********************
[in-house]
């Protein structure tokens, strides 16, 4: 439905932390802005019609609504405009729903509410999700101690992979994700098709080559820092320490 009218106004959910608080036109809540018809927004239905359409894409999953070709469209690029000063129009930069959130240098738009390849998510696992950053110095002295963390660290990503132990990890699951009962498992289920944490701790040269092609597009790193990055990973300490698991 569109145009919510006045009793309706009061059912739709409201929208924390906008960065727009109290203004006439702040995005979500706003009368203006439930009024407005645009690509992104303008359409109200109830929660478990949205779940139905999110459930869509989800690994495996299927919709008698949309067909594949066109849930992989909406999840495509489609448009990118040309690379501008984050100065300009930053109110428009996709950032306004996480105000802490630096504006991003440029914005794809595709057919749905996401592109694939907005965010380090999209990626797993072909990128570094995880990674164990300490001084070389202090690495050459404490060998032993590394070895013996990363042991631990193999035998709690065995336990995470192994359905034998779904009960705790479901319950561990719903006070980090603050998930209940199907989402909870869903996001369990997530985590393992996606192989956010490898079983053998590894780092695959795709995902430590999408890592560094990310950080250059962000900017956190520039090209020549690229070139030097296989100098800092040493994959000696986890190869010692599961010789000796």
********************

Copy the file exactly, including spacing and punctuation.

[in-house]
């Protein structure tokens, strides 16, 4: 439905932390802005019609609504405009729903509410999700101690992979994700098709080559820092320490 009218106004959910608080036109809540018809927004239905359409894409999953070709469209690029000063129009930069959130240098738009390849998510696992950053110095002295963390660290990503132990990890699951009962498992289920944490701790040269092609597009790193990055990973300490698991 569109145009919510006045009793309706009061059912739709409201929208924390906008960065727009109290203004006439702040995005979500706003009368203006439930009024407005645009690509992104303008359409109200109830929660478990949205779940139905999110459930869509989800690994495996299927919709008698949309067909594949066109849930992989909406999840495509489609448009990118040309690379501008984050100065300009930053109110428009996709950032306004996480105000802490630096504006991003440029914005794809595709057919749905996401592109694939907005965010380090999209990626797993072909990128570094995880990674164990300490001084070389202090690495050459404490060998032993590394070895013996990363042991631990193999035998709690065995336990995470192994359905034998779904009960705790479901319950561990719903006070980090603050998930209940199907989402909870869903996001369990997530985590393992996606192989956010490898079983053998590894780092695959795709995902430590999408890592560094990310950080250059962000900017956190520039090209020549690229070139030097296989100098800092040493994959000696986890190869010692599961010789000796």